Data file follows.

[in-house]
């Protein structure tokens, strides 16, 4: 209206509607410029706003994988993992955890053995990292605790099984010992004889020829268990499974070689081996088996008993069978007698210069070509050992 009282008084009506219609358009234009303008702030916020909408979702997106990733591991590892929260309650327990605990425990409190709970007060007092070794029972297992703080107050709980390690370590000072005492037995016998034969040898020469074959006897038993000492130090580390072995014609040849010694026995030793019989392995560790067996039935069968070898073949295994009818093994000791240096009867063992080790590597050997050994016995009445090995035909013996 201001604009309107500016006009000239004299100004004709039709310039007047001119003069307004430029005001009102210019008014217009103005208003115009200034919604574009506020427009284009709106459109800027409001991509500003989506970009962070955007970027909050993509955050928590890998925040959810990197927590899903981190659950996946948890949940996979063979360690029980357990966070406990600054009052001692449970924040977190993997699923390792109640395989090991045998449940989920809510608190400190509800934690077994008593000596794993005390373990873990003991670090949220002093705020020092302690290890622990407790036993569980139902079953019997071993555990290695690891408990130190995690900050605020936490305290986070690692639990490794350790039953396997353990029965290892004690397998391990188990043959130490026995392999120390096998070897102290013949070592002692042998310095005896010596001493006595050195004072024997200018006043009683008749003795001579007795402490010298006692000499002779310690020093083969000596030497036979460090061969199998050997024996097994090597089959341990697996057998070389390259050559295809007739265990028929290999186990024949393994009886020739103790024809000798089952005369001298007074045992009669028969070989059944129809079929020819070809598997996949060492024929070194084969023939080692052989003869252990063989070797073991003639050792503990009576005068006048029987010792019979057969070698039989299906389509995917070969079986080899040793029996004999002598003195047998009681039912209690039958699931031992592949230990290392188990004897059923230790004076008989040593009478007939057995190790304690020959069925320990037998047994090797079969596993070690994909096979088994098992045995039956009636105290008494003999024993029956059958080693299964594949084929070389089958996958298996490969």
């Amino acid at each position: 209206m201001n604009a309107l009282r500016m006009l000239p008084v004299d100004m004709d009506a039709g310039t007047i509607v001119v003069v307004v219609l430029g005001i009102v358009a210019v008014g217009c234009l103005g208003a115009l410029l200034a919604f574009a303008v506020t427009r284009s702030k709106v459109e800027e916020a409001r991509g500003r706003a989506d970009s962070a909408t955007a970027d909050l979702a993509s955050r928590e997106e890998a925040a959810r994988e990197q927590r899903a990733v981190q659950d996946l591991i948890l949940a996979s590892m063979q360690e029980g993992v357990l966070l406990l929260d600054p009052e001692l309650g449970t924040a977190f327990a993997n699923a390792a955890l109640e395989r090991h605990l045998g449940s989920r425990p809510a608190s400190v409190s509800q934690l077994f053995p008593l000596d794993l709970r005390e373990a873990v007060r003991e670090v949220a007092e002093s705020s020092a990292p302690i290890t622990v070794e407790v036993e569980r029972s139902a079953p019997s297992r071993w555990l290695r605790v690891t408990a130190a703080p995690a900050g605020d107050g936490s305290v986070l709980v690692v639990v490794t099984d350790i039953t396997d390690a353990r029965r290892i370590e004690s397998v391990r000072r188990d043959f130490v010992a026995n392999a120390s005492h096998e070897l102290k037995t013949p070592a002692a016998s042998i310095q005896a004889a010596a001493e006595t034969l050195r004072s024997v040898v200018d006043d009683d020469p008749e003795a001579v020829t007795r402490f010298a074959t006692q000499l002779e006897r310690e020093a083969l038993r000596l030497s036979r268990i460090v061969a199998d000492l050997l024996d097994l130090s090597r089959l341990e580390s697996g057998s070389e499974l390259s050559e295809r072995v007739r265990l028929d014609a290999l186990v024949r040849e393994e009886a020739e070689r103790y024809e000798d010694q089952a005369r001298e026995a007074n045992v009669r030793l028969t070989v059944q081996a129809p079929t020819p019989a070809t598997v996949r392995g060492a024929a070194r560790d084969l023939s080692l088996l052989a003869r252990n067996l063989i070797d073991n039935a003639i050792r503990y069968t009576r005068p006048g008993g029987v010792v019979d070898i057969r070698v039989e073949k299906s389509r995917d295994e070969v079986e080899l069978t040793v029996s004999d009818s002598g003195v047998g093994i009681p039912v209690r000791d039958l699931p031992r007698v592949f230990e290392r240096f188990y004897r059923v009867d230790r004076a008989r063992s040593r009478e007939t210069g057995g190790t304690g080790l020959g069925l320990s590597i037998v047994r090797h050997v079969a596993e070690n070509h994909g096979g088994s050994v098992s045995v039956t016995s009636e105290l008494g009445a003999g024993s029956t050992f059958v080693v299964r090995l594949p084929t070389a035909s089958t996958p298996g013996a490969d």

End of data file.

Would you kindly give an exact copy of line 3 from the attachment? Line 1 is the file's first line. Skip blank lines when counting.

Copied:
């Amino acid at each position: 209206m201001n604009a309107l009282r500016m006009l000239p008084v004299d100004m004709d009506a039709g310039t007047i509607v001119v003069v307004v219609l430029g005001i009102v358009a210019v008014g217009c234009l103005g208003a115009l410029l200034a919604f574009a303008v506020t427009r284009s702030k709106v459109e800027e916020a409001r991509g500003r706003a989506d970009s962070a909408t955007a970027d909050l979702a993509s955050r928590e997106e890998a925040a959810r994988e990197q927590r899903a990733v981190q659950d996946l591991i948890l949940a996979s590892m063979q360690e029980g993992v357990l966070l406990l929260d600054p009052e001692l309650g449970t924040a977190f327990a993997n699923a390792a955890l109640e395989r090991h605990l045998g449940s989920r425990p809510a608190s400190v409190s509800q934690l077994f053995p008593l000596d794993l709970r005390e373990a873990v007060r003991e670090v949220a007092e002093s705020s020092a990292p302690i290890t622990v070794e407790v036993e569980r029972s139902a079953p019997s297992r071993w555990l290695r605790v690891t408990a130190a703080p995690a900050g605020d107050g936490s305290v986070l709980v690692v639990v490794t099984d350790i039953t396997d390690a353990r029965r290892i370590e004690s397998v391990r000072r188990d043959f130490v010992a026995n392999a120390s005492h096998e070897l102290k037995t013949p070592a002692a016998s042998i310095q005896a004889a010596a001493e006595t034969l050195r004072s024997v040898v200018d006043d009683d020469p008749e003795a001579v020829t007795r402490f010298a074959t006692q000499l002779e006897r310690e020093a083969l038993r000596l030497s036979r268990i460090v061969a199998d000492l050997l024996d097994l130090s090597r089959l341990e580390s697996g057998s070389e499974l390259s050559e295809r072995v007739r265990l028929d014609a290999l186990v024949r040849e393994e009886a020739e070689r103790y024809e000798d010694q089952a005369r001298e026995a007074n045992v009669r030793l028969t070989v059944q081996a129809p079929t020819p019989a070809t598997v996949r392995g060492a024929a070194r560790d084969l023939s080692l088996l052989a003869r252990n067996l063989i070797d073991n039935a003639i050792r503990y069968t009576r005068p006048g008993g029987v010792v019979d070898i057969r070698v039989e073949k299906s389509r995917d295994e070969v079986e080899l069978t040793v029996s004999d009818s002598g003195v047998g093994i009681p039912v209690r000791d039958l699931p031992r007698v592949f230990e290392r240096f188990y004897r059923v009867d230790r004076a008989r063992s040593r009478e007939t210069g057995g190790t304690g080790l020959g069925l320990s590597i037998v047994r090797h050997v079969a596993e070690n070509h994909g096979g088994s050994v098992s045995v039956t016995s009636e105290l008494g009445a003999g024993s029956t050992f059958v080693v299964r090995l594949p084929t070389a035909s089958t996958p298996g013996a490969d």